For such a prolific writer who produced several popular and rather scandalous titles, it seems surprising that Jean-Pierre Cuisin (1777–1845) has virtually disappeared from sight. The Biblioteque Nationale de France holds nearly fifty books by him, including the 1814 proto-detective tale Le numéro 113, ou les catastrophes du jeu (Number 113, or The Disasters of the Gaming Table), the 1821 Les duels, suicides et amours du Bois de Boulogne (Duels, Suicides and Love Affairs of the Bois de Boulogne), and his best-selling La vie de garçon dans les hôtels garnis de la capitale (A Young Man’s Experiences in the Grand Hotels of the Capital City), first published in 1820, with a second edition three years later. His oeuvre also included an intersex narrative, Clémentine orphéline et androgyne, ou les caprices de la nature et de la fortune (Clementine the Androgynous Orphan, or the Vagaries of Nature and Fortune) of 1820, and an early science fiction fantasy, Les lunes poétiques des deux-mondes (The Poetic Moons of Two Worlds) of 1836. An author well worth further study.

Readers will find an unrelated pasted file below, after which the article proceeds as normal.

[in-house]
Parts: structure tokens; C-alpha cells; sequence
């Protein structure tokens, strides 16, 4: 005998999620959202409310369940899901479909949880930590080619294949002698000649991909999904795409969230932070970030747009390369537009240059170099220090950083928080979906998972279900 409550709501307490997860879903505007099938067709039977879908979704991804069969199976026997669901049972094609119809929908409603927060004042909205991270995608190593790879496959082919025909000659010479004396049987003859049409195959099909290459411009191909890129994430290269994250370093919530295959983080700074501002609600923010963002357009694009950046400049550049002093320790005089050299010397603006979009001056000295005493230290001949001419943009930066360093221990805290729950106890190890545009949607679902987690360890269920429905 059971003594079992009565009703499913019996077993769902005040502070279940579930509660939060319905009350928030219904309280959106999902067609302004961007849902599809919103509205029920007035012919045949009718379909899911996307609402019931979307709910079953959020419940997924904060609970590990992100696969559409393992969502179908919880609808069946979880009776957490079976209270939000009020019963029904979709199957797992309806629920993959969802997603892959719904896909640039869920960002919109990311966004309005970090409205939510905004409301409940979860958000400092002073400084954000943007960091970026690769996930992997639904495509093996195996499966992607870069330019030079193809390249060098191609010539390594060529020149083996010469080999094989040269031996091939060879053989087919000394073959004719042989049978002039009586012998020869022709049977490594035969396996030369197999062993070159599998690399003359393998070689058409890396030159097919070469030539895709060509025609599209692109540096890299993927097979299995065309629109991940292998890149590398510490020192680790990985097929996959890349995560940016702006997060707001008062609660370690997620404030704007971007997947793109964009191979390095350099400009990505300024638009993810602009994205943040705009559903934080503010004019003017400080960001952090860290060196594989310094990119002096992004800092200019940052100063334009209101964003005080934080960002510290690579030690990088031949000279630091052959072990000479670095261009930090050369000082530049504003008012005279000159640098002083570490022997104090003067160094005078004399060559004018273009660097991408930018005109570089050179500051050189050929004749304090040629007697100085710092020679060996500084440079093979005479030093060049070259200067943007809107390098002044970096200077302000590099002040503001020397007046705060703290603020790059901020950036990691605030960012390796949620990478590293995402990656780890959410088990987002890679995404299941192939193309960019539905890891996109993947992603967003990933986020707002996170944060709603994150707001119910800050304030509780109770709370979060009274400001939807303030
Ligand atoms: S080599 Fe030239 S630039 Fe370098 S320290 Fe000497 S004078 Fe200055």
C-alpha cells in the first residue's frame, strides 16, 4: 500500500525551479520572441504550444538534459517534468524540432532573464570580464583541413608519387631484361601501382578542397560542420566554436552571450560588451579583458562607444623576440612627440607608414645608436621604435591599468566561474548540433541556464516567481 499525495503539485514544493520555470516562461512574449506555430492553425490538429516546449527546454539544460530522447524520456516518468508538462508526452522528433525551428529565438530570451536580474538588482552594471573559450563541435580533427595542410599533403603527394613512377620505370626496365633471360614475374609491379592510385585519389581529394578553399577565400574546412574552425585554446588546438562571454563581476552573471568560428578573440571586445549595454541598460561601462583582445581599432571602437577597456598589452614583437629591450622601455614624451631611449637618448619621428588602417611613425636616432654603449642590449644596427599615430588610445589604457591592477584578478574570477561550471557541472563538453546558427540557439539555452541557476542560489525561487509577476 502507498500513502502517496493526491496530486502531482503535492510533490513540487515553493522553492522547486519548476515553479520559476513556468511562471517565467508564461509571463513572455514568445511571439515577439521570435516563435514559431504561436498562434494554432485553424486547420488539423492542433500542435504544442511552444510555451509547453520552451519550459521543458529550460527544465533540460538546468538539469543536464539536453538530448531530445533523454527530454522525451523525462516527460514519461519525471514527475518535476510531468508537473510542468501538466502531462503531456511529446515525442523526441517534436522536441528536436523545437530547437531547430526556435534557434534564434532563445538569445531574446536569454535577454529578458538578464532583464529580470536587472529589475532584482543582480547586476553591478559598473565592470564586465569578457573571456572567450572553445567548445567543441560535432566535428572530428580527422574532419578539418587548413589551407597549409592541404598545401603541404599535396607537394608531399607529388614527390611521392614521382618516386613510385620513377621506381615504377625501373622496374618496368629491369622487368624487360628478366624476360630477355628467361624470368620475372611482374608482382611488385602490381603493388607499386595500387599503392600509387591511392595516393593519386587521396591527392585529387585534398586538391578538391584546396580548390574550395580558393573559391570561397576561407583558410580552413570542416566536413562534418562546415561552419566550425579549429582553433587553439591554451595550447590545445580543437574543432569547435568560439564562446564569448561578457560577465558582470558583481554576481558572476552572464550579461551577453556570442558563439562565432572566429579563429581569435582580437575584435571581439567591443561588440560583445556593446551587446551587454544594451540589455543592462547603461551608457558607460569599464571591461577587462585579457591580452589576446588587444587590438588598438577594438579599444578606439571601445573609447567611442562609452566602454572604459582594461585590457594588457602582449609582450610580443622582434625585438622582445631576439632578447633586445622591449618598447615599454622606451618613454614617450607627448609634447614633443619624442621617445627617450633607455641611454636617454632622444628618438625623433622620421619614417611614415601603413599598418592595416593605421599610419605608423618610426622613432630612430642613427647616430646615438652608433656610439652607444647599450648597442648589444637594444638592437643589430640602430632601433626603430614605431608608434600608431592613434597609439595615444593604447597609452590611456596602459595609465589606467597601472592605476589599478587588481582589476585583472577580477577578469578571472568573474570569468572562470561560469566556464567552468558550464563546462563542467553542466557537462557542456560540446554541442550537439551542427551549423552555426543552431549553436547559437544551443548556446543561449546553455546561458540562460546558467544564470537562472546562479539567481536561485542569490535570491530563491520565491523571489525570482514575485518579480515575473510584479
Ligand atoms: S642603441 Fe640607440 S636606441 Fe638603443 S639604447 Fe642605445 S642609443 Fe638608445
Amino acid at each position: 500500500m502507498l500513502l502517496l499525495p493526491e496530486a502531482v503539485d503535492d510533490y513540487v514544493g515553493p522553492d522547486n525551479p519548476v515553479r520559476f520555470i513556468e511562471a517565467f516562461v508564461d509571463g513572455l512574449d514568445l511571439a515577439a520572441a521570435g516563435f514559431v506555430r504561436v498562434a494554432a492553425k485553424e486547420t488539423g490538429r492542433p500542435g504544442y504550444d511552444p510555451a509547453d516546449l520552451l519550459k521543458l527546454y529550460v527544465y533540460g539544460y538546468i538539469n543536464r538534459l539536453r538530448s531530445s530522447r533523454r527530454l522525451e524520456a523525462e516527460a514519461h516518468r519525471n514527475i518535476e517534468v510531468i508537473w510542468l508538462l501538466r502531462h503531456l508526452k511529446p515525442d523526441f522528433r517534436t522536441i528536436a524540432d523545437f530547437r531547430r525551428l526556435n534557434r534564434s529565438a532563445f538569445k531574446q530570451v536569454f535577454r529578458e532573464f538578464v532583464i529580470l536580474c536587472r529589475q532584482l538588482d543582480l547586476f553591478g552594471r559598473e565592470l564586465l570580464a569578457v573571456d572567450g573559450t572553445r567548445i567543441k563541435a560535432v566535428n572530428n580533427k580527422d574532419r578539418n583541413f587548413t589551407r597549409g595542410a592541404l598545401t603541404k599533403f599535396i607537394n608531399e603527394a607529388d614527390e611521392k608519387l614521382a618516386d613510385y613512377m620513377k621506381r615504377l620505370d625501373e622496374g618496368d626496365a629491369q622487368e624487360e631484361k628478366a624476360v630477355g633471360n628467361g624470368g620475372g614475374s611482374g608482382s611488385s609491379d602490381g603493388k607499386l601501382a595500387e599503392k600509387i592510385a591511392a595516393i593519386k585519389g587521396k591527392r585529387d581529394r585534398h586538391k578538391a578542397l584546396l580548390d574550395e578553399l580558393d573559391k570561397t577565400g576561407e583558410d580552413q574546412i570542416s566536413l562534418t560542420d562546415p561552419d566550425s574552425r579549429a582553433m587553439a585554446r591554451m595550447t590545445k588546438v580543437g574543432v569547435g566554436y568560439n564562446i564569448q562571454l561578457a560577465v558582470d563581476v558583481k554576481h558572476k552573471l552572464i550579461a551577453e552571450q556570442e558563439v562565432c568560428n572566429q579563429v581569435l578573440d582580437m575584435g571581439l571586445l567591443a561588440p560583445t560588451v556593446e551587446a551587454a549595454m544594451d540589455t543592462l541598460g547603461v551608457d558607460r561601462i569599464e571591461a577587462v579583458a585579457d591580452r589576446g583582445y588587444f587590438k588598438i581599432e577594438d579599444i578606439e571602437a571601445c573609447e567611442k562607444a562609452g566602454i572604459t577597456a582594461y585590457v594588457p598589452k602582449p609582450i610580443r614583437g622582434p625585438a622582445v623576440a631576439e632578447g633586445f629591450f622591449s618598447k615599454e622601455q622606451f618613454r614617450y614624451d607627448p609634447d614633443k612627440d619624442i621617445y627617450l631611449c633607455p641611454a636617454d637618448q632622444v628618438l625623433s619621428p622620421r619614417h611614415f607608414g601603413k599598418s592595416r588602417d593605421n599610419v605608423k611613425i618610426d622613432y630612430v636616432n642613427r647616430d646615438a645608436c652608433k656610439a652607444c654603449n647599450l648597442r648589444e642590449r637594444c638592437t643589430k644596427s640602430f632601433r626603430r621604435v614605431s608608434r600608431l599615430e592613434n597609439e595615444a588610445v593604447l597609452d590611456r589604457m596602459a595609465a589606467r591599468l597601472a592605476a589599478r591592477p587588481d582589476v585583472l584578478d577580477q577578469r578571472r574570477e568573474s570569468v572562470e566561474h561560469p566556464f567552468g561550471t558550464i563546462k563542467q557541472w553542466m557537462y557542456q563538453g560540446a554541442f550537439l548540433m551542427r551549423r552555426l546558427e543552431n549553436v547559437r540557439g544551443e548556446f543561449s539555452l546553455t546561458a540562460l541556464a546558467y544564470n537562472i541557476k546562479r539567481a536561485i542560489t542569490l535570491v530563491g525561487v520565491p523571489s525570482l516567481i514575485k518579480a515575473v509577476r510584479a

Yet apart from this edition of La vie de garçon, none of Cuisin’s work has seen the light of day for more than a century, which is a pity, as his descriptions of Paris establishments including the Hôtel garni de l’Infidélité, the Hôtel de la Petite-Vertu, the Grand Bazar de Vénus, and the Petite Société bourgeoise de la Volupté are all as fascinating and salacious as they sound. Cuisin was originally a soldier who retired early, and following the success of Le numéro 113 earned his living entirely from his writing, leaving him plenty of opportunity to explore the pleasures of the big city; hence the autobiographical nature of much of La vie de garçon.

Sylvain Sauvage’s deceptively simple woodcuts are the perfect foil to Cuisin’s text. They demonstrate that he was very comfortable with simple designs, the chapter tailpiece images especially capturing the varied character of the female denizens of the Parisian demi-monde.

La vie de garçon dans les hôtels garnis de la capitale was published by Jean Fort, in a limited numbered edition of 1,200 copies.